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Four Big Sustainability Challenges the Beauty Industry Is Facing

 

The beauty industry is valued at over $500 billion and saw about an 8% increment in sales in the second year of the pandemic. As much as the cosmetic industry contributes to individuals expressing their creativity and feeling good about themselves, it is a major contributor to environmental pollution. 

From formulations and unethically sourced ingredients to excessive use of plastic packaging, several aspects of the beauty industry directly contribute to environmental degradation. It is responsible for producing 120 billion units of plastic waste a year. Furthermore, it is responsible for the deforestation of 18 million acres of land per year. These numbers are staggering and eye-opening, to say the least. 

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The new-age customers realize these sustainability challenges. Gen Z makes up 40% of the nation’s consumer base as of 2020. This generation represents an important target demographic for the cosmetic industry. An overwhelming majority of Gen Z buys sustainable products from brands that value environmental safety. The brands that are unable to switch to sustainable production practices are often at the receiving end of bad press.  

The brands need to make the switch to producing sustainable products. What are the top concerns that need to be addressed with this shift?   

Here are the five biggest sustainability challenges that plague the beauty industry.

Ingredients and Formulations

Palm oil is a common ingredient found in beauty products. The increased demand for this ingredient has led to a substantial increment in the cultivation of palm trees. Increased palm tree plantation has led to large-scale deforestation. This kind of disturbance of the ecosystem has caused several animal species to lose their homes. If not cultivated ethically, other oil sources like coconut and soy have a similar effect.

Microbeads are a form of microplastics used in body scrubs and exfoliants. These are incredibly harmful, tiny pieces of plastics that are washed into the water bodies and become food for the fish. The United States banned the usage of microbeads in products in 2015. However, they are still present in products imported from countries without a microbeads regulation law.

Packaging 

Packaging is the biggest sustainability concern for this industry. For several makeup brands, the aesthetic value of the product provided by its packaging trumps the detrimental environmental effects. Non-recyclable materials like plastics, glass, etc. are chosen for ornamental purposes. Packaging waste accounts for 70% of the industry’s total waste output.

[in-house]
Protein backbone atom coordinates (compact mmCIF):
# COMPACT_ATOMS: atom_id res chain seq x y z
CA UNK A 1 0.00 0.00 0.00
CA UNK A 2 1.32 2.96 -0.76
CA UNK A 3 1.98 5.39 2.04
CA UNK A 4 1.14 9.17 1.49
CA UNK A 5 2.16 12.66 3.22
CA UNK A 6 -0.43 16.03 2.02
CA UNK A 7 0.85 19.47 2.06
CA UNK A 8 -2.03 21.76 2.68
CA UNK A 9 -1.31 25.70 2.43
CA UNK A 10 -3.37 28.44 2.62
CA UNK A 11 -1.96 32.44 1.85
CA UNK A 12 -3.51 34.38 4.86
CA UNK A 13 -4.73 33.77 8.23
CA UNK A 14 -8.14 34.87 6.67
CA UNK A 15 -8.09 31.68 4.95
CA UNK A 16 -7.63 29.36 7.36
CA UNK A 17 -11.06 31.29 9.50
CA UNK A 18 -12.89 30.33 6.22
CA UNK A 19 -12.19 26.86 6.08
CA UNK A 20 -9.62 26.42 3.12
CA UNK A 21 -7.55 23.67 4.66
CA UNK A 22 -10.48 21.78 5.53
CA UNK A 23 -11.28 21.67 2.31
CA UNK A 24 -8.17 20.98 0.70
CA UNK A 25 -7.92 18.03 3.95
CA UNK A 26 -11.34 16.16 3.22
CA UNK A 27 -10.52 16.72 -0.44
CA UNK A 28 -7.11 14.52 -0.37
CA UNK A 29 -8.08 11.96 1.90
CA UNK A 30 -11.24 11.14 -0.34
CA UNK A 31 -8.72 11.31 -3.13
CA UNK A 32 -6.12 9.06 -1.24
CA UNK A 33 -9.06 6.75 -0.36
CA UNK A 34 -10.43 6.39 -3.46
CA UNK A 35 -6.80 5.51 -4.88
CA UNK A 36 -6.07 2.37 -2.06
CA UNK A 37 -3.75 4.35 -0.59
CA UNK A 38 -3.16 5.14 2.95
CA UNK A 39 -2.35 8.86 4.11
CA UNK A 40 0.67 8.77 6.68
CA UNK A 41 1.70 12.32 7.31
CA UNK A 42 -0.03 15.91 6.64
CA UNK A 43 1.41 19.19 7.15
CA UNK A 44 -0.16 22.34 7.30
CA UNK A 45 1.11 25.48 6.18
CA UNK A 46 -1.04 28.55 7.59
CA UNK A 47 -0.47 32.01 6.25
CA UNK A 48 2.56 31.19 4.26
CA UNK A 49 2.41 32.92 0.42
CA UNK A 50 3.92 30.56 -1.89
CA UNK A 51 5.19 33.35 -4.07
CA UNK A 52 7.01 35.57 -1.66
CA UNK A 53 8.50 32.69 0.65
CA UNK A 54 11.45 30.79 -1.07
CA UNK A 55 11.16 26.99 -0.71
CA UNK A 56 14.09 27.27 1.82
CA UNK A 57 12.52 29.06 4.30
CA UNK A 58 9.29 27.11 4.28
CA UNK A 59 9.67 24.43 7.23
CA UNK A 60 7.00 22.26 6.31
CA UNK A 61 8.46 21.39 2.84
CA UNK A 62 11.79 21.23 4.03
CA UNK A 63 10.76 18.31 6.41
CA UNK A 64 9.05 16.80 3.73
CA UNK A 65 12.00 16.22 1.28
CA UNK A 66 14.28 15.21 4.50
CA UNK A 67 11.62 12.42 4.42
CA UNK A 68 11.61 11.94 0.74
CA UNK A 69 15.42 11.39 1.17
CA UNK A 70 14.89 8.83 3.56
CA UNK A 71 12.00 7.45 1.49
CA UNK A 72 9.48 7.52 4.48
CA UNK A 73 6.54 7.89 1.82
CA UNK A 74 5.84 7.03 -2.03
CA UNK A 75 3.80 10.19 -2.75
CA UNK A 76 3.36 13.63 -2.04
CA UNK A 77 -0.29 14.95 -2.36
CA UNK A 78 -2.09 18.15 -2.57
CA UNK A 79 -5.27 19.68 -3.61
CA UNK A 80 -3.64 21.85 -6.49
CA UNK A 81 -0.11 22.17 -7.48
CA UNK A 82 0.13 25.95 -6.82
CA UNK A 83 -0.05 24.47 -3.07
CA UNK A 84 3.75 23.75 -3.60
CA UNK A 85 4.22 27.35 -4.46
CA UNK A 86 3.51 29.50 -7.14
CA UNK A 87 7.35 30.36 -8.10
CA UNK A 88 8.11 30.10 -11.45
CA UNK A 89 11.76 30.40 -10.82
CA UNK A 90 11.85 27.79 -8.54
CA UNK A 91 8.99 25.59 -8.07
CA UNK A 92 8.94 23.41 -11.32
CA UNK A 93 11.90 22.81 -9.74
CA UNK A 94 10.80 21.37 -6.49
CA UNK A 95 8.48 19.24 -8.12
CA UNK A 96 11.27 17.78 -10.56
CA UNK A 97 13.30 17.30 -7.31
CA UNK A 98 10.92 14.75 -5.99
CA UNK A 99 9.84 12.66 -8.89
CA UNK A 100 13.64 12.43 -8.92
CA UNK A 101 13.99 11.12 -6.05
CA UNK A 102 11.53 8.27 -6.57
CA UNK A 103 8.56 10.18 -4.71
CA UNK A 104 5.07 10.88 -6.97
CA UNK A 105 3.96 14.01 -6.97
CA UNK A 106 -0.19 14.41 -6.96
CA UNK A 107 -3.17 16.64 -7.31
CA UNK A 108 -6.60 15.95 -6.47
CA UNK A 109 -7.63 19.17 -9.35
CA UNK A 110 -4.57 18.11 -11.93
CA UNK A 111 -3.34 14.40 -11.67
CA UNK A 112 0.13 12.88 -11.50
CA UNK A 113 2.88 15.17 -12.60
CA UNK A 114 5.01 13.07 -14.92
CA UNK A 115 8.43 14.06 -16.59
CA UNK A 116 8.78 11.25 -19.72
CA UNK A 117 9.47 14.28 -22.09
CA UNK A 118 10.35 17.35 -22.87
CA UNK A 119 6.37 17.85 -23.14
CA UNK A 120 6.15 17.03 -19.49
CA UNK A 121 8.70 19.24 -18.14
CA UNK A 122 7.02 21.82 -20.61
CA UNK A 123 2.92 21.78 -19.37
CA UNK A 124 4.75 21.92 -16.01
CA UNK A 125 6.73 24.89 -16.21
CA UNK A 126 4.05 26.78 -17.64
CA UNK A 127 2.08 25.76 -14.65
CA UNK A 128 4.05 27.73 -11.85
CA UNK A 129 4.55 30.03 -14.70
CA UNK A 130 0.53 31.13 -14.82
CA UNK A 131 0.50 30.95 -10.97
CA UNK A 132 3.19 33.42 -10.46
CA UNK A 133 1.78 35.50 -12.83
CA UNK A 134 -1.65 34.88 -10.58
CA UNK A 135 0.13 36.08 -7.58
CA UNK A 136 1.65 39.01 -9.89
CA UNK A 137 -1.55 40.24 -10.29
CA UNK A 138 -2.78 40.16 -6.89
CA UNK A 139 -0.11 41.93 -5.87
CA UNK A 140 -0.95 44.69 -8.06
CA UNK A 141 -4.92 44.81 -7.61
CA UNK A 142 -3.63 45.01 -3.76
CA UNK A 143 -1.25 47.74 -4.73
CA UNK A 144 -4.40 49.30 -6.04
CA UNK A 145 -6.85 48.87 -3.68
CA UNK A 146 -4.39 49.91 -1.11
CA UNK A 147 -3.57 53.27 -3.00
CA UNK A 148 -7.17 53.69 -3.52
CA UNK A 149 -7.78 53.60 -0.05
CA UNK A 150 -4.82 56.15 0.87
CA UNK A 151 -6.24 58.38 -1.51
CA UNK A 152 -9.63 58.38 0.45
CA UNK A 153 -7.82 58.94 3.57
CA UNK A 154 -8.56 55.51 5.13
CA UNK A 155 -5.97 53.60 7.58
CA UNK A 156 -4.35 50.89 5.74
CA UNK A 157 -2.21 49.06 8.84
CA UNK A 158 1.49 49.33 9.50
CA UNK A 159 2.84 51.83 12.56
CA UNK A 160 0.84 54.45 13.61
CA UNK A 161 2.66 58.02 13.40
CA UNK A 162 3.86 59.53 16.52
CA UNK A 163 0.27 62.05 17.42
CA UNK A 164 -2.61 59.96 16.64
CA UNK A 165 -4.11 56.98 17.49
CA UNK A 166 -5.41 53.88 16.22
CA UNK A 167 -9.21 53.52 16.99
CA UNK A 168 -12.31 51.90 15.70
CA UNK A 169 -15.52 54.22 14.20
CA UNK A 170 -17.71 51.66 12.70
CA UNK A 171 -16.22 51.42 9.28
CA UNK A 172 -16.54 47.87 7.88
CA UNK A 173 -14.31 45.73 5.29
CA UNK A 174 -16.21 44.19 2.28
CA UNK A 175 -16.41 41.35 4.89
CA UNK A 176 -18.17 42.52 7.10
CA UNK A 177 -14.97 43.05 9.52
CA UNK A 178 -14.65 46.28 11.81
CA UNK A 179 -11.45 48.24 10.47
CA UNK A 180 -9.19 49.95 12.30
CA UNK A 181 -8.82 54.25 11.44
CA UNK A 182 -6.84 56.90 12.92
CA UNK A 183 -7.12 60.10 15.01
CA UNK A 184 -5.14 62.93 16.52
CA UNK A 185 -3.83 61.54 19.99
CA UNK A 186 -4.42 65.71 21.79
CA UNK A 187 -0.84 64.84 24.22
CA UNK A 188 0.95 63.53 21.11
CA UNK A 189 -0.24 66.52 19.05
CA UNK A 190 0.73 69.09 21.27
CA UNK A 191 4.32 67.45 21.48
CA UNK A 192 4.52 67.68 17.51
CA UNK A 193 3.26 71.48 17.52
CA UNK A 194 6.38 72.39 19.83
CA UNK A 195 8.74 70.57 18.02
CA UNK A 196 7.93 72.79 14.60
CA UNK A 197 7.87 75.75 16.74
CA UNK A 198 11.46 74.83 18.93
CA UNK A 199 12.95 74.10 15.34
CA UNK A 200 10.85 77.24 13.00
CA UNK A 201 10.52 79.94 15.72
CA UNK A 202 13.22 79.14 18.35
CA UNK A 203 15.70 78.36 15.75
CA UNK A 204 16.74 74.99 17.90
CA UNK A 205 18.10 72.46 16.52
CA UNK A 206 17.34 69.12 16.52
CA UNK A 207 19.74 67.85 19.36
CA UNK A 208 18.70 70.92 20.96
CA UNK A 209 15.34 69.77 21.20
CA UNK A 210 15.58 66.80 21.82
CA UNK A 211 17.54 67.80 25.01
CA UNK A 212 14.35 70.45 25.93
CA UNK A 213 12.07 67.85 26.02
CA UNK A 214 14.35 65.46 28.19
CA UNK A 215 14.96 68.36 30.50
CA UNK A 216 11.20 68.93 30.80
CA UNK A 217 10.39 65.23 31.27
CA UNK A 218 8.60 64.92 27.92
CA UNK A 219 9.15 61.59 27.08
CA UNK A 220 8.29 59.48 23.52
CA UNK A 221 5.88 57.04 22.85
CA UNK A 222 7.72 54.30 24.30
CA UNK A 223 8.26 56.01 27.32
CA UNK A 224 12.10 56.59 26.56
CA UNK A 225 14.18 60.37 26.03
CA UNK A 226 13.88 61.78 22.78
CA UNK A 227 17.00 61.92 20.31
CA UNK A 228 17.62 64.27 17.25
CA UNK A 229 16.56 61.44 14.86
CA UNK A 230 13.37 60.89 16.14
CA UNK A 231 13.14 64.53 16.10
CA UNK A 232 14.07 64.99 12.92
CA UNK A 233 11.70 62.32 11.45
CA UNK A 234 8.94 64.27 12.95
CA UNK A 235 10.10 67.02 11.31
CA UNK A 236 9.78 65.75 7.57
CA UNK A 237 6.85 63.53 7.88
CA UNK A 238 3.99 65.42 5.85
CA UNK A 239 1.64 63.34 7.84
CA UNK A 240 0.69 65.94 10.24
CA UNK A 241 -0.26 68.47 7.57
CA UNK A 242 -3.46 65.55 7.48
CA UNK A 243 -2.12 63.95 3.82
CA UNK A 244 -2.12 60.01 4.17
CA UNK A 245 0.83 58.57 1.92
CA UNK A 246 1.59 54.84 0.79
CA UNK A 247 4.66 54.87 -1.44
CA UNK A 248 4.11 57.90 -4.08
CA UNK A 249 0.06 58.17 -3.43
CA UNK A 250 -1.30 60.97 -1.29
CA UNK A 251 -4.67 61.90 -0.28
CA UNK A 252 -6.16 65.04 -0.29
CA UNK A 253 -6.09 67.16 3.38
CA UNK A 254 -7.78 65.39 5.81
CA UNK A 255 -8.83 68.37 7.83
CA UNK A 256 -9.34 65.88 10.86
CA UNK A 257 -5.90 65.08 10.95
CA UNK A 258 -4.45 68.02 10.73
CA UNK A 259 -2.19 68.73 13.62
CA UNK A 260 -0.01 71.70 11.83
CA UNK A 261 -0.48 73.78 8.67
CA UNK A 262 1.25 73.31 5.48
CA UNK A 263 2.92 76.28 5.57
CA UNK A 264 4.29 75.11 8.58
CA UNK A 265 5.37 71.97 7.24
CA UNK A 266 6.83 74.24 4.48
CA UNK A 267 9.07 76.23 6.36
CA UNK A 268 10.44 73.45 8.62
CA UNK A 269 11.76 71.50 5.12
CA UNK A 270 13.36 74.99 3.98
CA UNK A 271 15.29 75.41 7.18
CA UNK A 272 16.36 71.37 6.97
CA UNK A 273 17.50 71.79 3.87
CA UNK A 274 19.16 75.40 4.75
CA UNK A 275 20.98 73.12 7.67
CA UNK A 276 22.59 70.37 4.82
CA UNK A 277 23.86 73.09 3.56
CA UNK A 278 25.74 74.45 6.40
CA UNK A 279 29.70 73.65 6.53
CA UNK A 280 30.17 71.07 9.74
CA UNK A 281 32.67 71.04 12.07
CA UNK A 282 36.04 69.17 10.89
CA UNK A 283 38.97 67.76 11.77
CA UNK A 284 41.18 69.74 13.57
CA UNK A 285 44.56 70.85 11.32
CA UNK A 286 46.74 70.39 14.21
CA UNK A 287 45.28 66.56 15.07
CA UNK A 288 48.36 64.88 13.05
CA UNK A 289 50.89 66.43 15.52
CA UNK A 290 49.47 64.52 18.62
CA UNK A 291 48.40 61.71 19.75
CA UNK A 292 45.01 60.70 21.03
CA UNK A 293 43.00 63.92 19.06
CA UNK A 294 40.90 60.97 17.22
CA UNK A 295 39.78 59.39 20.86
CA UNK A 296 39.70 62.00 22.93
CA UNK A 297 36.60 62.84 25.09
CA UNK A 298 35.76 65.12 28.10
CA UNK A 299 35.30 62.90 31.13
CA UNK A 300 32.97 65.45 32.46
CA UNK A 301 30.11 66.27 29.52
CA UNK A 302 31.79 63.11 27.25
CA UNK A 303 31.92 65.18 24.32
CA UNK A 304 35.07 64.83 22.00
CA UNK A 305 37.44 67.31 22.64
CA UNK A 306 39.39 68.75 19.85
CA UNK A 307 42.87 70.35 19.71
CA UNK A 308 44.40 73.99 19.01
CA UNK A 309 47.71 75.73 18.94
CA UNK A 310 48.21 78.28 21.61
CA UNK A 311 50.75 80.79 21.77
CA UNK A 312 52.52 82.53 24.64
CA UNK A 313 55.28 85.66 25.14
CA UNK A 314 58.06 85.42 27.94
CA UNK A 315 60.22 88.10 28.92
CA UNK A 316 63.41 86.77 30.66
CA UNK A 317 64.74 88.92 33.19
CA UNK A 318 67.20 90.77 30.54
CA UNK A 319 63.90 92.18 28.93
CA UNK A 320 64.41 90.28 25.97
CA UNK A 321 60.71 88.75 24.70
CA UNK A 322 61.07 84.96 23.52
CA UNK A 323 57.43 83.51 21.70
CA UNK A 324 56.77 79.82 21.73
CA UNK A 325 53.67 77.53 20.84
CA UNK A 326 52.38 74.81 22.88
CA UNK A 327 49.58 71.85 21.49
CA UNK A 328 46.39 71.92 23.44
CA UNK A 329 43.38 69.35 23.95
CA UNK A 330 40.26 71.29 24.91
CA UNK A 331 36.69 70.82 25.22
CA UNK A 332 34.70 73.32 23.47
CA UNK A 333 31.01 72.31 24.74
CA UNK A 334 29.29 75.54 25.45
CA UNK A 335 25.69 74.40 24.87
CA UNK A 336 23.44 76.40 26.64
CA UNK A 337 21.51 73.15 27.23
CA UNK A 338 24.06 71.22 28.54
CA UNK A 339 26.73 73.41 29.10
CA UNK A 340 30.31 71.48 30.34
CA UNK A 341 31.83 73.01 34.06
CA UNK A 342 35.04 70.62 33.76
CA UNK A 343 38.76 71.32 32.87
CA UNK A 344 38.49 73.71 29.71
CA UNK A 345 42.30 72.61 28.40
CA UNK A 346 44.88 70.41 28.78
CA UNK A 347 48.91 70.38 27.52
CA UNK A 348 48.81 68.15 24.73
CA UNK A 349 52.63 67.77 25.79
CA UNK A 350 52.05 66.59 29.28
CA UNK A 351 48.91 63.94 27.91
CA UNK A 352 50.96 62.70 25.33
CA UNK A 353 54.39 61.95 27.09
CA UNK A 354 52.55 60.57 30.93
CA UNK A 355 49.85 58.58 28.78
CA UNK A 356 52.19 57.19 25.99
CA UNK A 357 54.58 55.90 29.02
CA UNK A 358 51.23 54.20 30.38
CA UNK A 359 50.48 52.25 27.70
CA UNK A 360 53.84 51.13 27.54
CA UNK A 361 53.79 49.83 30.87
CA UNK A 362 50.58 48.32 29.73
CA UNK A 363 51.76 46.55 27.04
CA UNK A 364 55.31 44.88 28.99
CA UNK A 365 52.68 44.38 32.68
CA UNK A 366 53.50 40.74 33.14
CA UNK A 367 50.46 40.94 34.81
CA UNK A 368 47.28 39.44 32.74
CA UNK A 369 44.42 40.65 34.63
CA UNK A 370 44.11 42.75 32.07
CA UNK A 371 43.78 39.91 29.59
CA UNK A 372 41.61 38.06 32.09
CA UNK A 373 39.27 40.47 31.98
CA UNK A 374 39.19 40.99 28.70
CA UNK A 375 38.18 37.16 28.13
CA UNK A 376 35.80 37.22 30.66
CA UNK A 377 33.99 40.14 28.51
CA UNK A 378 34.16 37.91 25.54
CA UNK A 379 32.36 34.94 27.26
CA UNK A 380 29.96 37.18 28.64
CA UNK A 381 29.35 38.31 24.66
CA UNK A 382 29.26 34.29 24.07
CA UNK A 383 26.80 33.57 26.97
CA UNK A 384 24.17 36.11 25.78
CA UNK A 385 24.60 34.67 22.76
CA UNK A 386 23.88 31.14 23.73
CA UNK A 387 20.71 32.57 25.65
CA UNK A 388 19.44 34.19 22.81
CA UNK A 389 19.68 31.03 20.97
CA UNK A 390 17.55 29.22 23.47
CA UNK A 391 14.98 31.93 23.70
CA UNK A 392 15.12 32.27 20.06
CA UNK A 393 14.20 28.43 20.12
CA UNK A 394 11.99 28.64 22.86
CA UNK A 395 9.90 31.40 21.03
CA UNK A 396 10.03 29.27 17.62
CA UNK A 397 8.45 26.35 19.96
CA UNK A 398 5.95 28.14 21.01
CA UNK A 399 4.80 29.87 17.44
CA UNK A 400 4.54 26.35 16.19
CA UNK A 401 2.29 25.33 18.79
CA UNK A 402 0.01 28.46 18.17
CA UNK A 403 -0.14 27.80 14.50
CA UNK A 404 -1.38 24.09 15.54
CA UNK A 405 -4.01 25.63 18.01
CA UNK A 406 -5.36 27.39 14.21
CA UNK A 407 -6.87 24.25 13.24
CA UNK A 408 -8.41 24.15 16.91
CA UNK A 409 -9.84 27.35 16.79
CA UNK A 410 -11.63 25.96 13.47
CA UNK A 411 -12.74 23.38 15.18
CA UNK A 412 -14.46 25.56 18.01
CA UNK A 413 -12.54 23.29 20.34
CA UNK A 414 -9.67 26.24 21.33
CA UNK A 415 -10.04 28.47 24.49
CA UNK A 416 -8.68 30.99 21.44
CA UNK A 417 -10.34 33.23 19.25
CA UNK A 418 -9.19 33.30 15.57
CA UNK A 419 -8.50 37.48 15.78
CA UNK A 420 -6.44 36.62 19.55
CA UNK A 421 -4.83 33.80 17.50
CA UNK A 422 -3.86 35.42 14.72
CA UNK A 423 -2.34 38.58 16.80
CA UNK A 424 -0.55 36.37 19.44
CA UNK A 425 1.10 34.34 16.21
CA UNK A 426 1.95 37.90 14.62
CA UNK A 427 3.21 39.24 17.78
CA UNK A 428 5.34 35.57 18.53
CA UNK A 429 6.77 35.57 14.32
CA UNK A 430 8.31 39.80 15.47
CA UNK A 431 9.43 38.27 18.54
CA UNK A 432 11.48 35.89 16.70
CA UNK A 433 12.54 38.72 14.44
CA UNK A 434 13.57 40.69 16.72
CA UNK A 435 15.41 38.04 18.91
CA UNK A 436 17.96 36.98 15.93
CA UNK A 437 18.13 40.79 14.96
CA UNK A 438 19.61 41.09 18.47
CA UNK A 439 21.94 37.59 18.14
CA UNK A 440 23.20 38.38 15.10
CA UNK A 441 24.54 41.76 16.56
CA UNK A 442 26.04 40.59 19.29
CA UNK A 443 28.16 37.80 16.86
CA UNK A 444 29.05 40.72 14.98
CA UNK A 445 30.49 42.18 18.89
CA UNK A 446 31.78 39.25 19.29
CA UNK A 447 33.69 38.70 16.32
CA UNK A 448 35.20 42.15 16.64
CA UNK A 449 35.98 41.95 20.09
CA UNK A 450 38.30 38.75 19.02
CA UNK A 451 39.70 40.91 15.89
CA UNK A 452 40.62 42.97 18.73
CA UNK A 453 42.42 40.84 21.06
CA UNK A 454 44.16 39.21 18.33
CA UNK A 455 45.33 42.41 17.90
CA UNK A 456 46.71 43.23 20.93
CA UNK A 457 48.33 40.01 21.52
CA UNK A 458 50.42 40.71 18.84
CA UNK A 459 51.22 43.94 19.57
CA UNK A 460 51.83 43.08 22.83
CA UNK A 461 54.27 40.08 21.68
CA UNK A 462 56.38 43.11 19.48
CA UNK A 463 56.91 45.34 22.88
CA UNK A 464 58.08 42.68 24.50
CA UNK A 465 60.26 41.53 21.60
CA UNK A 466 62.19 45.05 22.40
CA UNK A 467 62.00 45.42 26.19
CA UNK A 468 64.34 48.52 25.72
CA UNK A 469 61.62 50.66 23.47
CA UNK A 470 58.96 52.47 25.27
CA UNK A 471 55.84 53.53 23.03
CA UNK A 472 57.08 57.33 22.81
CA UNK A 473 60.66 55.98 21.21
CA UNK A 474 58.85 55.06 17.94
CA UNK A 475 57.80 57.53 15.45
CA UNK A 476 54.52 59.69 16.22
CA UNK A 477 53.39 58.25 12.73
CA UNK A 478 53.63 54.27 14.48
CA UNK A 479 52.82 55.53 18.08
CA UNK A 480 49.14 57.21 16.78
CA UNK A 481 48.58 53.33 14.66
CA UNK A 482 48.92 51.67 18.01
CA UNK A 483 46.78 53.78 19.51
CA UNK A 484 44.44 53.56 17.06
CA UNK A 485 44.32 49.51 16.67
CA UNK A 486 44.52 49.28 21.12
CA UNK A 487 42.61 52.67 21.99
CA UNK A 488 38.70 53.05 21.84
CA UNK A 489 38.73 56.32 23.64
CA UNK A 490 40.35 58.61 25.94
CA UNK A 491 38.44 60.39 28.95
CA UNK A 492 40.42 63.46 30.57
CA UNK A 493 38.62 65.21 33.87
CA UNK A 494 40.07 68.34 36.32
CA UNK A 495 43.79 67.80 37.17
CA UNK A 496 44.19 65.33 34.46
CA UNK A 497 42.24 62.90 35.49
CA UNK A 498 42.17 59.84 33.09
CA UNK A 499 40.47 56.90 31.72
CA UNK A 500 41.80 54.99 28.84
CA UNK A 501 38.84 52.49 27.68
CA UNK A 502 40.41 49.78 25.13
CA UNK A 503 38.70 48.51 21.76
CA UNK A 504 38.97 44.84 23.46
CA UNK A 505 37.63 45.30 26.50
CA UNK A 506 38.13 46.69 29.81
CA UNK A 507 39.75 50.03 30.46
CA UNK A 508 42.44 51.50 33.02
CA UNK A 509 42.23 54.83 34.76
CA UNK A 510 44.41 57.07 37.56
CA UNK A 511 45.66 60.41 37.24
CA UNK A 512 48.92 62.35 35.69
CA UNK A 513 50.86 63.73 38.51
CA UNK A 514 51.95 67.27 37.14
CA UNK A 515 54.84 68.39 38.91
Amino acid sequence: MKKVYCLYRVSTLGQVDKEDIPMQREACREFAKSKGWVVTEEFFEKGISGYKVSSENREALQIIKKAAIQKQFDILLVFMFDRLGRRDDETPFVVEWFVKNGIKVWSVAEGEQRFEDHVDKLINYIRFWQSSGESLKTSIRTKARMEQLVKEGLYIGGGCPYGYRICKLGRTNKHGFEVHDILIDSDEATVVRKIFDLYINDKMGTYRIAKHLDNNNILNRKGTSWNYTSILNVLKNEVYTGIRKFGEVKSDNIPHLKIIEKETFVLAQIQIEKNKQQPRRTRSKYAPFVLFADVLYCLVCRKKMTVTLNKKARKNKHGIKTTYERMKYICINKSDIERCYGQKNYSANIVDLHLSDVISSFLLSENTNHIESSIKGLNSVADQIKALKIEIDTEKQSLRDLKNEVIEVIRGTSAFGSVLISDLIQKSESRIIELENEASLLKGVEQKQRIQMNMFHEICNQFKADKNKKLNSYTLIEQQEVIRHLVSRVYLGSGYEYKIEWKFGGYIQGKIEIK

Year after year millions of tonnes of waste is disposed into landfills. A survey suggests that by 2050, there will be around 12 billion tonnes of waste in landfills if the beauty industry does not change its approach to packaging. 

Chemical Pollution 

Most sunscreens and lotions contain harmful chemical ingredients like parabens and triclosan that have detrimental effects on the ocean. Sunscreen ingredients benzophenone and oxybenzone are major contributors to coral reef destruction. 

Furthermore, common skincare ingredients like BHA and sodium Laureth sulfate are known to disrupt the chemical balance of aquatic life. These are a few of the many harmful ingredients widely present in beauty products.

An Abundance of Products

Fast fashion and makeup are at the core of a lot of the damage done to the environment by the beauty industry. There is a new makeup collection released every few days. These releases are hardly inspiring and reflect the brand’s incessant need to stay relevant. 

The saturation of products not only overwhelms the consumer but also creates copious amounts of waste. The drop in cosmetic sales reflects the one-track nature of these products. 

The younger generation is switching to hybrid products. These are cosmetic products with skincare benefits. To keep up with the newer generation, cosmetic brands need to adopt a minimalistic approach to releasing new makeup. They need to come out with makeup collections that are thoughtful and innovative.  

In Conclusion

For the longest time, we were not aware of the impact our purchasing decisions have on the environment. However, we know better now. There are sustainable ways to produce beauty products leaving no excuse to continue the cruel practices harming our environment.   

Brands need to adopt a refillable approach for their products to reduce packaging waste. The ingredients that go into making these products need to be ethically sourced, properly regulated, and innocuous to the environment. 

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